Address to the American Public Health Association in Miami Beach, Florida
I was raised by a nurse. My mother this year is 78 years old. She has devoted her life to caring for other people. Nothing would please her better than to be here with you today; however, it happens to be Amy's birthday, and this takes precedence, I'm afraid, even over professional enjoyment.
I'm thankful to come and make a statement, as the prospective President of our country, about a subject that is so important to me and to you and to two hundred and fifteen million other Americans.
There is a great deal of concern and confusion in our country about what ought to be done about health care. Sometimes when you have the best intentions and really want to fulfill commitments and ideas and ideals, there's a great deal of confusion about what needs to be done. And that's the case in our nation right now as we, the greatest nation on earth, struggle with the problem of how to let our own country provide healthy bodies and minds for our people.
Let me say at the outset that I share the deep concern that all of you feel about the state of our nation's health. And after January 20,1 intend to provide the aggressive leadership that is needed to give our people a nationwide, comprehensive, effective health program, and you can depend on that.
This year, we will spend over $130 billion on health care. That's an average of $600 for every man, woman, and child in our country. So for a family with a wife and a husband and two children, $2,400 of their income will be spent on health care. And we know that the cost of health care is projected to double in the next five years. And still there are 14 other nations that have lower infant mortality rates. We lead the developed nations in the incidence of heart disease and cancer. And we still have especially severe health care problems among the poor, and particularly among members of minority groups who also happen to be poor.
We have excellent medical care for the very few who can afford it and who are educated enough to get doctors' advice in advance. But we have an inadequate health care program for those who are not well educated and for those who cannot afford expensive care. In short, there is a tragic gap between what our national health should be and could be, and what it now is.
Our technology in many instances has outstripped our basic humanity. Sophisticated and costly medical technology has improved our health, but its duplication and misutilization has wasted our nation's wealth. And the scarcity of financial and human resources then restrains the budget for other health and social needs. It's time for us to get back to the basics, and the basic need of any health care system is to care about people and to prevent disease and injury before they happen.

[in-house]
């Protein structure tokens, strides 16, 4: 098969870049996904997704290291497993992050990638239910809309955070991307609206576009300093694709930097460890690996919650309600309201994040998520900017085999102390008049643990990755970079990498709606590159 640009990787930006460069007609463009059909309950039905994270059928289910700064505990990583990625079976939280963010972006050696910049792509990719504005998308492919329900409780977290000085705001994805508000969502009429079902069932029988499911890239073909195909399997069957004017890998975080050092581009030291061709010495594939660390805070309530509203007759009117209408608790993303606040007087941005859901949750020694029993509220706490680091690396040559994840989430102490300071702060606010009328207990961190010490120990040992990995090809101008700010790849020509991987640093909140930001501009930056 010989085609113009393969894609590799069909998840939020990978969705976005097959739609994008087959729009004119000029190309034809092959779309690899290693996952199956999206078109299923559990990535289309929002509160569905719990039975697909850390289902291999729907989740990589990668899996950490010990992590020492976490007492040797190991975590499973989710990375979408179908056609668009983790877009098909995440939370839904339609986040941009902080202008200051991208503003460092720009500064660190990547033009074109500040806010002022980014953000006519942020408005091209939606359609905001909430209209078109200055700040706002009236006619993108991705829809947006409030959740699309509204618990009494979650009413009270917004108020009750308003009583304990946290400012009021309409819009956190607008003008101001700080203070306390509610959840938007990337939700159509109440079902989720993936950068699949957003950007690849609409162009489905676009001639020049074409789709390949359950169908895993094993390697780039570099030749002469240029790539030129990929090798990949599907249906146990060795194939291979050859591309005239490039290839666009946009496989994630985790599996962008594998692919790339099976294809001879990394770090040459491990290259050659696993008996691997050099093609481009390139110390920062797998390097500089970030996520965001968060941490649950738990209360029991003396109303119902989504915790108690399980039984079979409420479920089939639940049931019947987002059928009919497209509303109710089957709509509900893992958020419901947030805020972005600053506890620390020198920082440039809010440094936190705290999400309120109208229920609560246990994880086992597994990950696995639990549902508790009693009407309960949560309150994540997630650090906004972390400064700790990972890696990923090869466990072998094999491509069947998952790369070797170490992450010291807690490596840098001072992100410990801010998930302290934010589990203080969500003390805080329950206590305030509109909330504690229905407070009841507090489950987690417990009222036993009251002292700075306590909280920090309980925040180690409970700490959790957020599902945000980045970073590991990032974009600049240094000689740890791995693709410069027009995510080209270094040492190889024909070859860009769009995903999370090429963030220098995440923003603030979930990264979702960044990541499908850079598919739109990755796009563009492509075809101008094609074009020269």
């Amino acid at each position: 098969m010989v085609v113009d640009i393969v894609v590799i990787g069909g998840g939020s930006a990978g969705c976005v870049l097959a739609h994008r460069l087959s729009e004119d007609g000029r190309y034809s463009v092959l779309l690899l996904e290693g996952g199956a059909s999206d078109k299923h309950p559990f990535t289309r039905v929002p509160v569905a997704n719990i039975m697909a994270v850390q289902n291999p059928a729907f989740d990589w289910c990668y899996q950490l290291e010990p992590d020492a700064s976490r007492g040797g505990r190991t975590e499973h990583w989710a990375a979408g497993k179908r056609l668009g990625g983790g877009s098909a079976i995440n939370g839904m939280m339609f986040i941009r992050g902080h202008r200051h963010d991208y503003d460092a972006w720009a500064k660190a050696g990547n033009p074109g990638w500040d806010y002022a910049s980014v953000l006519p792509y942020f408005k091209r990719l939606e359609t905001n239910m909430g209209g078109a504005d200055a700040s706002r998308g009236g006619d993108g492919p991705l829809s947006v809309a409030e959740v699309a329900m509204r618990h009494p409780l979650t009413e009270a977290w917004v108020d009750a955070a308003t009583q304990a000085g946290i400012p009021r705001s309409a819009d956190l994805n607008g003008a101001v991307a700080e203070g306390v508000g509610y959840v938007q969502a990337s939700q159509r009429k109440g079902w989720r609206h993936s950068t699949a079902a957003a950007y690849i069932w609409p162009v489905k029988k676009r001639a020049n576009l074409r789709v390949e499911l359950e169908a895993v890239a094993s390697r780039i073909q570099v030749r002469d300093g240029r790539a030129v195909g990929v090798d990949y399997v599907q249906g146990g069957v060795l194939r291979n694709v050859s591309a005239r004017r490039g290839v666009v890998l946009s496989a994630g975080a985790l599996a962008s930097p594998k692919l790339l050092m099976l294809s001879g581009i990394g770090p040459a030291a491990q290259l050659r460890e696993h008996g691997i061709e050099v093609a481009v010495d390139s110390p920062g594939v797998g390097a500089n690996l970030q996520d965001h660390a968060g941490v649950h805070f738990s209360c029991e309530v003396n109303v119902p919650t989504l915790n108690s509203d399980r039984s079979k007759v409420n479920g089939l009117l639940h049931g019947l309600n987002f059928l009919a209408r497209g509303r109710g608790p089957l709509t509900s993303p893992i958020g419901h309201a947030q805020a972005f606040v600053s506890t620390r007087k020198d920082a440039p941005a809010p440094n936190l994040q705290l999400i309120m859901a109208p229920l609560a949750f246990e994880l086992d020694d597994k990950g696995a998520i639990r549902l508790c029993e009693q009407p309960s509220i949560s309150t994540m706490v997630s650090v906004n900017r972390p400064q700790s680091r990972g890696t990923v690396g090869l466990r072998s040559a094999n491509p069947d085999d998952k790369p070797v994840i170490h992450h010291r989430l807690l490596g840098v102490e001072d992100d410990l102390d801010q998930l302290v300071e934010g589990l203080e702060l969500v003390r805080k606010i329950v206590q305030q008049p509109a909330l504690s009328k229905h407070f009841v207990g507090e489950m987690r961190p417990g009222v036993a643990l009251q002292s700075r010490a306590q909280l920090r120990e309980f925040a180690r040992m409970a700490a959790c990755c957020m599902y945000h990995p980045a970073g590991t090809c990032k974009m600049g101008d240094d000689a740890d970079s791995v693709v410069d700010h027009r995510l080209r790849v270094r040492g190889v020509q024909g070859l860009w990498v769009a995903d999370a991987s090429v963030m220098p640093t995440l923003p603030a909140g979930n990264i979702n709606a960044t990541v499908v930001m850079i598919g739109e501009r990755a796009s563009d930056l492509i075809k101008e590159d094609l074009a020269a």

Prevention is both cheaper and simpler than cure. But we have stressed the latter—cure—and we have ignored, to an increasing degree, the former— prevention. Our traditional self-reliance, our emphasis on family and community health, our concern about the prevention of disease, regular checkups, early diagnosis, and early treatment has almost been forgotten by many in the onrush of technology and increasing specialization. In recent years, we've spent 40 cents out of every health dollar on hospitalization. In effect, we've made the hospital the first line of defense, instead of the last. By contrast, we only spend three cents on disease prevention and control, less than half a cent on health education, and a quarter of a cent on environmental health.
I grew up in an isolated community in Georgia. We didn't have electricity, we didn't have running water. But I had adequate access to public and private health care—not just from my mother. But the major interrelationships I had with doctors and nurses was to prevent disease. And those of you in the audience who are as old as I am remember the threat of almost sure death from many of those horrible diseases, like diphtheria, cholera, polio, mumps, measles, whooping cough, typhus, and typhoid. But the emphasis on health care in my life was not to wait until after I got sick, but to prevent my getting sick. That emphasis in the last 40 years has been lost.
It needs to be restored. Look at our record in recent years on immunizations. In 1974, 37 percent of all our children of age one to four had not been immunized against polio, 44 percent had not been immunized against rubella, and 40 percent had not been immunized against measles. This year, as you may know, we have already had reported over 35,000 cases of measles. And that's a national disgrace.
This year also, as you probably know, President Ford proposed a cut in federal spending on vaccine for immunizations against preventable diseases by 50 percent. This of course is no surprise. For almost the last eight years, the Nixon and Ford Administrations have slashed one essential health program after another in the fields of maternal and child health, mental treatment centers, health manpower, health maintenance organizations, occupational and environmental research, biomedical research and many other fields. That kind of negativism about preventive health care is going to stop next January 20.
I want to give you one more tragic example of the failure of preventive care. The Pap test was devised in 1943. But as late as 1974, the last reported period, fully 25 percent of our nation's women had never had a Pap test. Thousands of women continue to die unnecessarily of cervical cancer each year. That's a failure of leadership. It's a tragedy that strikes unequally and unfairly at those who are most ignorant, poorer, and who very seldom have any interrelationship with a doctor until after they get seriously ill.
We conducted an analysis in Georgia, as those of you from Georgia know, to determine the ten most severe crippiers and killers of our people—heart disease, stroke, cancer and others. One of the shocking discoveries we made was that among black women in rural counties, there was more than 20 times as much cervical cancer as among white women in urban counties, the only difference being access to early diagnosis, regular physical examinations, and preventive health care. We need to stress the right of all people in this country to prevent the crippiers and the killers that can affect their lives.